Threat of dissolution for Memorial, pillar of human rights in Russia

First modification:

Moscow (AFP) – The Russian Supreme Court on Thursday began studying a request for the dissolution of the central structure of the NGO Memorial, a historic pillar of the pro-democracy struggle in Russia whose ban would mark a sad milestone.

The liquidation of this organization would culminate months of pressure against voices critical of power in Russia, with the closure of independent media and NGOs considered “foreign agents” by justice.

As for the opponent Alexei Navalni, he has been jailed and his movement dismantled for “extremism”.

Created in 1989 by dissidents, including the Nobel Peace Prize laureate Andrei Sakharov, Memorial began by documenting Stalinist executions and the history of the Gulag, and later expanded its activities to defend human rights and political prisoners.

Over the years, it has become Russia’s leading rights advocacy group, making Memorial a target of attack by the authorities.

The NGO has distinguished itself for its investigations into the abuses in Chechnya, which cost the life of its collaborator Natalia Estemirova, murdered in 2009. More recently, Memorial has criticized the paramilitaries of the opaque group “Wagner” for alleged war crimes in Syria. .

But now it faces the biggest threat of its existence: the Russian attorney general’s office demanded on 8 November the liquidation of its central entity, Memorial International, which coordinates the work of the NGO network.

It has a decentralized structure, made up of dozens of independent entities in Russia and abroad.


A sign of the importance of the NGO is that several dozen people gathered on Thursday morning in front of the court to express their solidarity, some wearing a black mask in which “Memorial cannot be prohibited” had been inscribed, according to what the AFP.

Memorial “defends a Russia where human rights mean something” and forbidding it “would be an insult to millions” of people who suffered in Soviet times, Maria Kretchetova, a 48-year-old philosophy professor, told AFP.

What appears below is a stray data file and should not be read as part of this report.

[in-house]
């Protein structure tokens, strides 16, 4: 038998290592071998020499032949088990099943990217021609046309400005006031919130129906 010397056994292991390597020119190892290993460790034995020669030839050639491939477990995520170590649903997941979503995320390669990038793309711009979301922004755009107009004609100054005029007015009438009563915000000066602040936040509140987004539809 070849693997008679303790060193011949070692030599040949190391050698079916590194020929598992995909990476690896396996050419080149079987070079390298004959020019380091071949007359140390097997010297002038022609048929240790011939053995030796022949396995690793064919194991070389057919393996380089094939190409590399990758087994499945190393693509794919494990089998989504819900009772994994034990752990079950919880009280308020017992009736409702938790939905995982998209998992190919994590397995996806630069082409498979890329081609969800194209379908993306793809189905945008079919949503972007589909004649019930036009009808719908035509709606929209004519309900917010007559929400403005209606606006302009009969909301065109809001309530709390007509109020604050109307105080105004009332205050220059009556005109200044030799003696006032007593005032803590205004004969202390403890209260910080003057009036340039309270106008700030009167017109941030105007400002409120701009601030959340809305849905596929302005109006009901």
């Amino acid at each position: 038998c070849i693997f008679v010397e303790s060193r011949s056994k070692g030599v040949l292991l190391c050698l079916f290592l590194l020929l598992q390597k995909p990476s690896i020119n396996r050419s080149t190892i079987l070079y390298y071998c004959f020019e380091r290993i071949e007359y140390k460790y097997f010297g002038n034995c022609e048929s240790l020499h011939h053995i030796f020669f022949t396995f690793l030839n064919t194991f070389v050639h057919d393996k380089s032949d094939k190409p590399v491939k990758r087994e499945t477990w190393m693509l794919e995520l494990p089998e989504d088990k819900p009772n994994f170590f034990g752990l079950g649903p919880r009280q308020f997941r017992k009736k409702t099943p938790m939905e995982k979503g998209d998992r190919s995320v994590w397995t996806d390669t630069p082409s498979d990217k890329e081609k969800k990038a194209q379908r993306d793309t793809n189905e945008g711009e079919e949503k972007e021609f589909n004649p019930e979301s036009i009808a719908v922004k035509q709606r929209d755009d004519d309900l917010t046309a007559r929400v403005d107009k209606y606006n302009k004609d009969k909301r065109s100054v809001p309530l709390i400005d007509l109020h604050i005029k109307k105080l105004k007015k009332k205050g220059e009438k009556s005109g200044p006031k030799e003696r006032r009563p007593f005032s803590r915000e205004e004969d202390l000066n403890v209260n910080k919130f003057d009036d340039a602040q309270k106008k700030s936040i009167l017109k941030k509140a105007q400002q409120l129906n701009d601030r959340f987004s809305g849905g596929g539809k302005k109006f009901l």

Vladimir Nemanov, a 25-year-old lawyer, also went to court to support the NGO, as it was “the only means” to defend Memorial.

In accordance with Russian law, it is the Supreme Court that studies the dissolution request as Memorial is registered as an international organization.

This means that the NGO’s lawyers will not be able to appeal the Court’s decision to other courts in Russia.

The Russian prosecutor’s office accuses Memorial International of having violated the law on “foreign agents” several times, to which it has been subject since 2016.

According to the law, “foreign agents” must present themselves as such in all their publications and must also carry out tedious administrative procedures.

In principle, the Supreme Court cannot prohibit all the Memorial structures in Russia by means of a single decision, since each one has its own legal entity, and they would have to be closed one by one.

But the members of the NGO fear that justice will find a subterfuge to arbitrarily liquidate the entire network.

We want to thank the author of this write-up for this outstanding web content

Threat of dissolution for Memorial, pillar of human rights in Russia